She was a collector.
Shelves crowded with knick knacks,
salt and pepper shakers, silver spoons
Avon bottles and beanie bags.
National Geographics on every table,
grampa’s pipe still resting
in the Illinois shaped tin ash tray.
And that was just downstairs.
Climbing up the wooden creaking stairs
revealed a musty attic world.
Windows, long sealed shut
looked down on a weed covered yard,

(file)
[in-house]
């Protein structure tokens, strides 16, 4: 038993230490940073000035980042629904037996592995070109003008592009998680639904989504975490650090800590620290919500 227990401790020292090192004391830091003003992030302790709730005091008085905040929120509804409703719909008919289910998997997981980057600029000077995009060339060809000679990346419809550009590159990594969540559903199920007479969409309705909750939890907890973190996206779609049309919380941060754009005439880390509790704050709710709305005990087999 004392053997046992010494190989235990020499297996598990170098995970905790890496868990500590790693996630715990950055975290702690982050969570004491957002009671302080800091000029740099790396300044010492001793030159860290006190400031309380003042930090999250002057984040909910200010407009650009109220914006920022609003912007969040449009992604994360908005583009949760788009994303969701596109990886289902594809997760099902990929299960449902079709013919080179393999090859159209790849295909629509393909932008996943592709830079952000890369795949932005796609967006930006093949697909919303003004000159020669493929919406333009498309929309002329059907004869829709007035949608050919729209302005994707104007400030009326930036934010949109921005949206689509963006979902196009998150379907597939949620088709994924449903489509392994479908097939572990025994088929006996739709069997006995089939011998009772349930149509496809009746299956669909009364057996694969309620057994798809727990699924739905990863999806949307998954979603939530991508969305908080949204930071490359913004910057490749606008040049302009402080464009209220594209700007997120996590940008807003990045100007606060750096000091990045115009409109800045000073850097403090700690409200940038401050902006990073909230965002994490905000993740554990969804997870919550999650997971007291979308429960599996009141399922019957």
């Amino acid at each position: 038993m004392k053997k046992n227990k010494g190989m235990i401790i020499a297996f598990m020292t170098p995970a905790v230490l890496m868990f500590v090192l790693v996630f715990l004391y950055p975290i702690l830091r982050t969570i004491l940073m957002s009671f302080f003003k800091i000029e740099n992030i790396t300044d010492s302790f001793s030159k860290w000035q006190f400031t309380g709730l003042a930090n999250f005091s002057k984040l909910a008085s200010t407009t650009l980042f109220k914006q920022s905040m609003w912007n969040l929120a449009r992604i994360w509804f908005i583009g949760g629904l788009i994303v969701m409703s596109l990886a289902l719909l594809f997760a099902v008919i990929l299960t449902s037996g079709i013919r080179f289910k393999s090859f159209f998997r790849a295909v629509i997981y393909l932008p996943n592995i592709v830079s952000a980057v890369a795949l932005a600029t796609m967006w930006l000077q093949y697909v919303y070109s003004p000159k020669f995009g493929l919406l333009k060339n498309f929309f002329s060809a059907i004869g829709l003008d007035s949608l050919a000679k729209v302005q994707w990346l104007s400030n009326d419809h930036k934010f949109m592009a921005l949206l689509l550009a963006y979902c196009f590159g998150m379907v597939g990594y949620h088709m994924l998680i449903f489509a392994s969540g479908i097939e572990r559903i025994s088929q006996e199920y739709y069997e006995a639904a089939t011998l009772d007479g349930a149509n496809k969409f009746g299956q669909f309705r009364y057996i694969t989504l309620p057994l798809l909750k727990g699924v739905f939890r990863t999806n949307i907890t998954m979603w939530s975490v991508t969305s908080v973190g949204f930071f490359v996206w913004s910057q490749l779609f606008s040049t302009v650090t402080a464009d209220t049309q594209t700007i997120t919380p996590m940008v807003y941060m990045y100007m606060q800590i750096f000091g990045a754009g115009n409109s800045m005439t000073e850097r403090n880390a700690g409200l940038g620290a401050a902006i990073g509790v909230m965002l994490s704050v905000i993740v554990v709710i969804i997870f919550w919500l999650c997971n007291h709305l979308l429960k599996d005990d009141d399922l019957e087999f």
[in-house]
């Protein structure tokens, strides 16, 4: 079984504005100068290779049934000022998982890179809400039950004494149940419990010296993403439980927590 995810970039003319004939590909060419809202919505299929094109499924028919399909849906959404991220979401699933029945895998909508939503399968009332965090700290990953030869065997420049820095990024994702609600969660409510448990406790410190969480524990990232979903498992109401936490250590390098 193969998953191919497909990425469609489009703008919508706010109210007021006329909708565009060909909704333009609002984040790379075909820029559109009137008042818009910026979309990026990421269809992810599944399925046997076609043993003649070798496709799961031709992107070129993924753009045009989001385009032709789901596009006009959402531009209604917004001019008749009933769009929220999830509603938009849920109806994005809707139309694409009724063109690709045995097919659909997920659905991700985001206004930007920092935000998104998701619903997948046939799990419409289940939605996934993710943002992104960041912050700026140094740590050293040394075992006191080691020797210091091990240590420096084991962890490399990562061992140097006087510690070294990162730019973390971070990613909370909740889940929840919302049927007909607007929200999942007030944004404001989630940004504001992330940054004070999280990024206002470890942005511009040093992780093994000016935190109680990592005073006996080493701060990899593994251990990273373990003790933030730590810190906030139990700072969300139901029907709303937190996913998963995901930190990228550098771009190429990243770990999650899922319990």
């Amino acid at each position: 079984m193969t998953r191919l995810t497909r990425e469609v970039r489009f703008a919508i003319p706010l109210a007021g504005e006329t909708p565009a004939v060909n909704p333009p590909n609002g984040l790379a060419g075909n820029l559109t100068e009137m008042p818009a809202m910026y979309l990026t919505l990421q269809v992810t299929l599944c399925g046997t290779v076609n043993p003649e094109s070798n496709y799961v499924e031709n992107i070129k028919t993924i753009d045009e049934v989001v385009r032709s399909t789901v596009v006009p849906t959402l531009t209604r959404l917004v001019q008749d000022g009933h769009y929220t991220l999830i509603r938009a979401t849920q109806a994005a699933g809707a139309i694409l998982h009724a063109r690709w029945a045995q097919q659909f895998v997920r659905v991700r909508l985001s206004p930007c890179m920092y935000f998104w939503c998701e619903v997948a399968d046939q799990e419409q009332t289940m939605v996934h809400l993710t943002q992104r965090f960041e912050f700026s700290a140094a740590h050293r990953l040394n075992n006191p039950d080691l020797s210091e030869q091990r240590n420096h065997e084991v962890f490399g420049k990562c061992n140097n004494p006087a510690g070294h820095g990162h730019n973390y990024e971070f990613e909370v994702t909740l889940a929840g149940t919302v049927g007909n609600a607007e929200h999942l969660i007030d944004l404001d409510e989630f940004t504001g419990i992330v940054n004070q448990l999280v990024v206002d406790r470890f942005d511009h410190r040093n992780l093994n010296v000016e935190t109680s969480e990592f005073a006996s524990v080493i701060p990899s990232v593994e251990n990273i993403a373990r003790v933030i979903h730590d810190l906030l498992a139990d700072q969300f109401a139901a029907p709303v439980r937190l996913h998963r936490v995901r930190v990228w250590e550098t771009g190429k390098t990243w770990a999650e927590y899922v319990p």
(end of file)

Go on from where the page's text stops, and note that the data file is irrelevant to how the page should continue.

sidewalks where she drew hop scotches.
Cobwebs bruhsed aside,
we found two trunks, rusty latches
opened decades of memories.
Grampa’s morning coat and grey ascot,
folded atop her yellowed wedding dress,
fragile lace-edged mutton sleeves.
A seed pearl hat pin firmly afixed
to a Juliet cap with fragile tulle veil,
so delicate still.
And there, below the clothes,
the small white leather bible,
wrapped in once white supple leather gloves.
The final layer,
a stack of valentines
tied in faded ribbon.
Their loving epitaph etched
in a tombstone seven miles away,
more alive here
in this trunk of memories.